Humanity has always been known as ‘mankind’. In a statement to describe human beings in general, man represents the species. When it comes to defining a status that is desirable- it is the man who is the absolute. Woman is relative to the absolute. Like Aristotle, the great mathematician, remarked in his times that a woman is a woman because she lacks certain qualities of being a man.

We have always been bestowed with roles of subordination and subservience. Our uterus weighed us down. Our fertility has been controlled, guided and pronounced by men.

With the World War and Industrial Revolution, demand for labor force increased and women finally started coming out in the public sphere and participating in a variety of production processes, and everything changed.  There was a mass shift in the power held by each gender, although a large portion of it still continued to be with men.

Recently Gloria Steinem sparked off a debate with her opinion of Sheryl Sandberg, COO, Facebook. She said the following:

“She has to cut this out, I think – making one powerful guy look good. Because she was working first for Larry Summers, then president of Harvard, the one who said girls don’t do science. He nurtured her in the classroom, realised how smart she was, then he went to Washington and she was his assistant. And in a way, with [Mark] Zuckerberg, it’s the same thing. I mean, she has to stop being number two to some asshole.” (TheGuardian)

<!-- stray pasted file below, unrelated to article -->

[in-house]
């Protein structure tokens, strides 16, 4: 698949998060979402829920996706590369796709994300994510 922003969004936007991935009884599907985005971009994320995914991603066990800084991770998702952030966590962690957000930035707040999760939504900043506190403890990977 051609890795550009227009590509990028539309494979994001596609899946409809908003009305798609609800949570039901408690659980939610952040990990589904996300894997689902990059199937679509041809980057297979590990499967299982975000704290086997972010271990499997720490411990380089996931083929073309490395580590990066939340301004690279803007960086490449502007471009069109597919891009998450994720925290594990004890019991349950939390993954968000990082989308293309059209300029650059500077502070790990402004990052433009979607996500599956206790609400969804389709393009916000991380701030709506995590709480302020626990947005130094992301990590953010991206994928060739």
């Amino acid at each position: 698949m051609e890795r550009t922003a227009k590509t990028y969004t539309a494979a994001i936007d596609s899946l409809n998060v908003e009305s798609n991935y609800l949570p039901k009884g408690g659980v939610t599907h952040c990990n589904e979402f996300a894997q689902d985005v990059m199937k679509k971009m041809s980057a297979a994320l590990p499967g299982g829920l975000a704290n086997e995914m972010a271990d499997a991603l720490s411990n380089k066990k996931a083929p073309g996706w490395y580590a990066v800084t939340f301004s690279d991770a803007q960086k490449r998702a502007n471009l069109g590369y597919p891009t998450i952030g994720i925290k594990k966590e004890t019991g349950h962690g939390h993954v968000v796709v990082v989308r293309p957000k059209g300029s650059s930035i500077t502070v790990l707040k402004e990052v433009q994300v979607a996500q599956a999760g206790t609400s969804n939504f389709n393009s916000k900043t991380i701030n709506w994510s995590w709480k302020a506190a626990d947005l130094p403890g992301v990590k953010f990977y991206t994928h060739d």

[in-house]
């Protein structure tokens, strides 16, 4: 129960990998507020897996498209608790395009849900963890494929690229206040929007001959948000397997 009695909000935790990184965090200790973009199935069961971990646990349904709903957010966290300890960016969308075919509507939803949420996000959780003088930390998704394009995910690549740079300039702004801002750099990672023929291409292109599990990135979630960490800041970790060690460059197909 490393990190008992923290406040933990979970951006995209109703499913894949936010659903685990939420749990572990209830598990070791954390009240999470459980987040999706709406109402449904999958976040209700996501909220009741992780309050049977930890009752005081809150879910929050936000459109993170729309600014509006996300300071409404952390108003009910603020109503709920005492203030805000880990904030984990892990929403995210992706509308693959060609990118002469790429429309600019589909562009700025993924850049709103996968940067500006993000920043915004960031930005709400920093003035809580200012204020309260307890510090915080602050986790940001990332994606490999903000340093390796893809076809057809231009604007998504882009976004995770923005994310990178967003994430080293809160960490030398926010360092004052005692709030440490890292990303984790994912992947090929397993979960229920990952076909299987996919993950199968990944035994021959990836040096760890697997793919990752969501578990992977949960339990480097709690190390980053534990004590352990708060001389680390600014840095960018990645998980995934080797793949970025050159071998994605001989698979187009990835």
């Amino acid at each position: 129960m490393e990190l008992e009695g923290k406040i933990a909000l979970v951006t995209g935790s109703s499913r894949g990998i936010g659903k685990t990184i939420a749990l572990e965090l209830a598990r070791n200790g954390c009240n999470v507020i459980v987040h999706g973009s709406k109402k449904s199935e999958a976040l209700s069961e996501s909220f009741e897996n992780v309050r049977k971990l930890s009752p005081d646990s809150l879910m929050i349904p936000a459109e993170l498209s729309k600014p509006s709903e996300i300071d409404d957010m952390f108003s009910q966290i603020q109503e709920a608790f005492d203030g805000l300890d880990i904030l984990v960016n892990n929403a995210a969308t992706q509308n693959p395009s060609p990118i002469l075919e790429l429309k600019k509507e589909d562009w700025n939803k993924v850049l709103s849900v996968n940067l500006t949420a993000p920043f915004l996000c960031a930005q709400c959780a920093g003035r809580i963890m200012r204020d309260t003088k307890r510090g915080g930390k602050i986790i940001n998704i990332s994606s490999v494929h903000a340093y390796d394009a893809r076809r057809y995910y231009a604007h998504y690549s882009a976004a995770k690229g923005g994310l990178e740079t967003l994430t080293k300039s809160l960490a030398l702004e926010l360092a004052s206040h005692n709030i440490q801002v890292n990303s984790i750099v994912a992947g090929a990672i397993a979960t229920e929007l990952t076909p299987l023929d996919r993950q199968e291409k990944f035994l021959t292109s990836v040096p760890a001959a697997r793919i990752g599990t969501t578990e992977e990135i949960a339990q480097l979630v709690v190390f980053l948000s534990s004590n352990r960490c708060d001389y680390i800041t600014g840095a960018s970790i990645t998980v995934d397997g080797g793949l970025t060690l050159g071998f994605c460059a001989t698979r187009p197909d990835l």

Are we really happy with being second to best? This statement in not at all meant to undermine the women who have already made the leap by taking up leadership roles, their numbers are any way abysmally low. Ratio of women in managerial positions in India remain at 14% (Global Entrepreneurship Development Report, 2014). Merely 3% of the total CEO positions around the world are taken up by women. Even in these women, real power continues to be with men.

Most female entrepreneurs in India are limiting their field of activity to beauty and hospitality, while the ratio of female entrepreneurs in the field of technology is lowest.

Even in rural India, the situation isn’t quite different. When the government announced its decision to reserve a certain percentage of wards exclusively for female candidates, the system of proxy-ism emerged. The leader is now the “sarpanch- pati”, or the husband of the woman sarpanch. He takes all major decisions and attends meetings, and the members of municipal corporations, who are predominantly male, seem to have accepted the ‘changed’ situation.

We need to stop here for a moment and ask ourselves that why are we so unsure of our decisions? Why do we have an image of ourselves that is lower than that of men? Why is it that we always let men take over? Why do we think that he is better capable of handling leadership than her?


Nearly all the successful women leaders in society who I have known or read about were once unsure of their worth. Had they not gone ahead with their plans anyway, the situation of women wouldn’t have advanced to egalitarianism on the power scale to the level that it has. We still have a long way to go before the balance is achieved, and hence as a starting point, it is very important for us to realize that capability and gender are mutually exclusive.